Malala wins Nobel Peace Prize

Malala Yousafzai [PHOTO: guardian.co.uk]

Malala Yousafzai, the Pakistani child activist, has won the Nobel Peace Prize.

The 17-year-old, who strives to improve children’s access to education, was announced Friday as a joint winner of the award alongside Indian child rights campaigner, Kailash Satyarthi.

Malala is the youngest recipient of the coveted prize ever.

The Nobel committee praised the duo’s “struggle against the suppression of children and young people”.

Mr. Satyarthi has led several peaceful protests through “focusing on the grave exploitation of children for financial gain”, the committee said at the announcement in Oslo.

Mr. Satyarthi, 60, is the founder of Bachpan Bachao Andolan, (Save the Childhood Movement), which campaigns for child rights and an end to human trafficking. He also fights for the rights of child labourers.

Mr. Satyarthi dedicated the award to enslaved children.

“It’s a great honour for all the Indians, it’s an honour for all those children who have been still living in slavery despite of all the advancement in technology, market and economy,” he was quoted by the BBC as saying.

“And I dedicate this award to all those children in the world,” he added.

The Chairman of the Norwegian Nobel Committee, Thorbjorn Jagland, praised Malala’s feats.

“Despite her youth, Malala Yousafzai, has already fought for several years for the right of girls to education and has shown by example that children and young people too can contribute to improving their own situations,” he said.

“This she has done under the most dangerous circumstances. Through her heroic struggle she has become a leading spokesperson for girls’ rights to education.”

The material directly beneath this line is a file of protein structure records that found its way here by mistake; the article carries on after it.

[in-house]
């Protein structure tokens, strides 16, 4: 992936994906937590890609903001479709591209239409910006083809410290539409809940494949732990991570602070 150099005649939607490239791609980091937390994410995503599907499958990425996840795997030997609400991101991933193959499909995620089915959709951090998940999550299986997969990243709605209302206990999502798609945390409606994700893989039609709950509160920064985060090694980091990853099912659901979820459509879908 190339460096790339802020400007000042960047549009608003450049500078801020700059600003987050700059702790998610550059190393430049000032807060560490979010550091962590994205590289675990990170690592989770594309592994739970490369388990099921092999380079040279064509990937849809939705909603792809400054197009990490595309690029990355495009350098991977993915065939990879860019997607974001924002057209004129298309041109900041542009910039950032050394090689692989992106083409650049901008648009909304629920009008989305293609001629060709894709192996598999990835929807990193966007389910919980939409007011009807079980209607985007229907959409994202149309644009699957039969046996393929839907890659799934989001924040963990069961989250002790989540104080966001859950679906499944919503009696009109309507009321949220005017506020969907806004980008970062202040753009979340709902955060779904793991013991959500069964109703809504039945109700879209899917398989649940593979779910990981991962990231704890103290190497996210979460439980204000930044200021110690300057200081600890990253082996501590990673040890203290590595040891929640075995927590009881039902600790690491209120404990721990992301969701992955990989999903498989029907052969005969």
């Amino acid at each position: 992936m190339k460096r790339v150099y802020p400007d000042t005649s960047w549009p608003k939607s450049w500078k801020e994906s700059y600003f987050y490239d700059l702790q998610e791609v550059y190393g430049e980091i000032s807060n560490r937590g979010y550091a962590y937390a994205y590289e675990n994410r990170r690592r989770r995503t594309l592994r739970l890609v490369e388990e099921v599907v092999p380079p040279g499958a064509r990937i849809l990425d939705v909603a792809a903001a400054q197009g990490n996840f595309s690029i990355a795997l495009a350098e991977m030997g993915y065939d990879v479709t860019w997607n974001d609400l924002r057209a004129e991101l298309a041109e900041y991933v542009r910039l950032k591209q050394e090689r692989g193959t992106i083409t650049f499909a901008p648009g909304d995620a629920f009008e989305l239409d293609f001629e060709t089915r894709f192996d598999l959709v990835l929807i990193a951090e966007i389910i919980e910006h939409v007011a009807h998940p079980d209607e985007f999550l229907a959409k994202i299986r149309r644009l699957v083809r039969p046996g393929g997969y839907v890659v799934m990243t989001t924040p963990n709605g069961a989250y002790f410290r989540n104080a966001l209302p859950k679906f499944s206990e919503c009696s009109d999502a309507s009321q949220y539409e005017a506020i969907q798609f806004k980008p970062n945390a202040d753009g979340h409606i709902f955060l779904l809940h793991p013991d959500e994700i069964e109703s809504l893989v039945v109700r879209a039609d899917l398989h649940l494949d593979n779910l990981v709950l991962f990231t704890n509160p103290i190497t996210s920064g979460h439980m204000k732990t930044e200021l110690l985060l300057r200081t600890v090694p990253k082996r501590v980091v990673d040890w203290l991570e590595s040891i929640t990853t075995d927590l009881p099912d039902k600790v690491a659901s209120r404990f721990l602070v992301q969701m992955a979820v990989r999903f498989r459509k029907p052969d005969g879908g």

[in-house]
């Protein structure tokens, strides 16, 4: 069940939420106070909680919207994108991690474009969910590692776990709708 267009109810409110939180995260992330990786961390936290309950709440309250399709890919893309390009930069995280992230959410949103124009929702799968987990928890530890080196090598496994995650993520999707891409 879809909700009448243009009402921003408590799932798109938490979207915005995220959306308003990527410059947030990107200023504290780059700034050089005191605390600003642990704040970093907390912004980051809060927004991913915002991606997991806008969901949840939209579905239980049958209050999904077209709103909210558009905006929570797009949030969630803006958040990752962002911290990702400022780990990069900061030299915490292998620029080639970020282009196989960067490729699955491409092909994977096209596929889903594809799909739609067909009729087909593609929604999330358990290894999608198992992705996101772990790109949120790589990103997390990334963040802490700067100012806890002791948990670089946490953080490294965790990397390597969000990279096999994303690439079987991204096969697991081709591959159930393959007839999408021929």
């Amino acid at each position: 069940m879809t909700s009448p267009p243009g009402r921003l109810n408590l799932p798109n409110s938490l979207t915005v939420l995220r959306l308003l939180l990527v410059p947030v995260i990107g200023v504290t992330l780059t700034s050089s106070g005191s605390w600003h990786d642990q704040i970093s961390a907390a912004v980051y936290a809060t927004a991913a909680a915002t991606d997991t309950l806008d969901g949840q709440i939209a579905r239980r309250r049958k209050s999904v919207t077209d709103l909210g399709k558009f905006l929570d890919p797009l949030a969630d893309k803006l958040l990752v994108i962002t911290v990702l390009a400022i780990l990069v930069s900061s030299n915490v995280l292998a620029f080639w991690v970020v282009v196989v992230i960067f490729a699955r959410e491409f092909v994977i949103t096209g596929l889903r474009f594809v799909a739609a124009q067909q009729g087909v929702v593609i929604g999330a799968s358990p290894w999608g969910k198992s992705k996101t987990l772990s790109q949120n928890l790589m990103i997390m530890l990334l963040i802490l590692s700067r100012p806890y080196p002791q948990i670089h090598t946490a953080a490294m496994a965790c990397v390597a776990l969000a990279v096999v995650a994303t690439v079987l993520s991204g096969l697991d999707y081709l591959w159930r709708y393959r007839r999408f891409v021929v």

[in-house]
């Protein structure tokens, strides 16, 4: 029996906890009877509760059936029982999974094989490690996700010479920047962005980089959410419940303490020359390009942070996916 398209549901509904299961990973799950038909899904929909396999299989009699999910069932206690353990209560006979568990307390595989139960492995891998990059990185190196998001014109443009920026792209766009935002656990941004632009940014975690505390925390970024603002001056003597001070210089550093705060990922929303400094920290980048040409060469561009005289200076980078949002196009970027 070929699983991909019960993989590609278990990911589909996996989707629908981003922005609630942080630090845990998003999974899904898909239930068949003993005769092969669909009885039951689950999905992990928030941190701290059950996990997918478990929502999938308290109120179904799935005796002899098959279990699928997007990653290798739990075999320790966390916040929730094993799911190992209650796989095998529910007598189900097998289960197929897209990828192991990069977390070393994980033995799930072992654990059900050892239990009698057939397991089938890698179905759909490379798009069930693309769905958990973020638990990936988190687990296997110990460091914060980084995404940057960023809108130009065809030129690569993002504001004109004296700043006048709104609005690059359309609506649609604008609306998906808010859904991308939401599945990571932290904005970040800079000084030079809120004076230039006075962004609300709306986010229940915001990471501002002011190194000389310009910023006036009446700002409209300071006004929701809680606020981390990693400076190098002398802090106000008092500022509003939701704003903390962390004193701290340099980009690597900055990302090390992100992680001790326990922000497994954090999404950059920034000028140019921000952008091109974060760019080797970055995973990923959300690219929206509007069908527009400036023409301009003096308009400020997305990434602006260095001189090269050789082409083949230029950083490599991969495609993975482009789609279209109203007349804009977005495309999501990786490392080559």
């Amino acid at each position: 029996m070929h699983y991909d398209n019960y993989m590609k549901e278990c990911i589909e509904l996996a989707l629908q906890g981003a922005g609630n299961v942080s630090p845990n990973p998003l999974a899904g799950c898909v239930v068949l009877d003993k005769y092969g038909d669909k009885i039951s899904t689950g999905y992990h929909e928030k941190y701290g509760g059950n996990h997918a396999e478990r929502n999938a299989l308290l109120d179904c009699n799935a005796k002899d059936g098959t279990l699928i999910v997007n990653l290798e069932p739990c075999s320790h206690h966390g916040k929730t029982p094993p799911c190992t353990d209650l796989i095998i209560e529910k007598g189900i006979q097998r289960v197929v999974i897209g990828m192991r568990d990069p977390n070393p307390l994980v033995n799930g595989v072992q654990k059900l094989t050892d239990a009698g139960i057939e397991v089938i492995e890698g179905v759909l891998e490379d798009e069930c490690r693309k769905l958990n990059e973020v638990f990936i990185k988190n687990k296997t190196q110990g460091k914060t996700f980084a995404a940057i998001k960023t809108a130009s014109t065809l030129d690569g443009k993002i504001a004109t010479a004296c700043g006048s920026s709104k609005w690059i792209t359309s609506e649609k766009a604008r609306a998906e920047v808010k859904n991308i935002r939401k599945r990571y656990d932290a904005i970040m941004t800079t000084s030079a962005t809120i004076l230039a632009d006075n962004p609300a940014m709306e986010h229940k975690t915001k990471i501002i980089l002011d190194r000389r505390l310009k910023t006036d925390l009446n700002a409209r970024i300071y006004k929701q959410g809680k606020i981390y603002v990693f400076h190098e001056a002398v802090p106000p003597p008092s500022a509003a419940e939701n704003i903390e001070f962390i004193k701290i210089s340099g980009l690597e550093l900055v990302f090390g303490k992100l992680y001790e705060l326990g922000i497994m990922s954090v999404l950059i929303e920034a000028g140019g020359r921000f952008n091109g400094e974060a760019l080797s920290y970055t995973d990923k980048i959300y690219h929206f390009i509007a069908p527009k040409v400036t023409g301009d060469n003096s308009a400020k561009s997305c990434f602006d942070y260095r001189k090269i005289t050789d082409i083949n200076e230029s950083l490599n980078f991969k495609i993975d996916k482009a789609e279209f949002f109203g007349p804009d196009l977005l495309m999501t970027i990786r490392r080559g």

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  • stad

    The belt-tightening moves showcased here are targeted to the workers alone. How does it affect the political office holders? When you are introducing policies, you set an example by starting from yourself. I guess the governor would first announce the cut-down in the salaries of political office holders in the state.

    Also, the government should look inward to the projects under execution in the state. Are they worth the amount allocated to them? Are they the right projects for the generalty of the people of the state or for some people? proper allocation of funds can save us from belt-tightening policy. For example, what is the impact of opon imo on educational productivity and development when workers stay at home for almost ayear for no-payment of salaries? Imagine the amount of money claimed to have been spent on that so-called opon imo. What is the essence of airport in Osun now? Is it a pressing need or want? Imagine the huge amount of money claimed to have been spent on it.

    Apart from that a good gevernment should be able to prioritise projects subject to income constraints. The Osun government wants to do all projects at the same time. You want to build schools, roads (federal and state; trumpet and flute), airport, etc. if the government have chosen one out the numerous proect embacked upon and focused on it with the limited resources available, we wouldn’t have had this problem of finance.

    The frivolous spending of public fund during election should be watched. Here is one of the ways the scarce resources have been brutally wasted. You know, no government would come out to tell you that a certain amount of money was spent during election. They always hide under the cover of the political parties and assistance from political colleagues.

    These are real issues to watch and without which policies raised along the subject matter cannot succeed.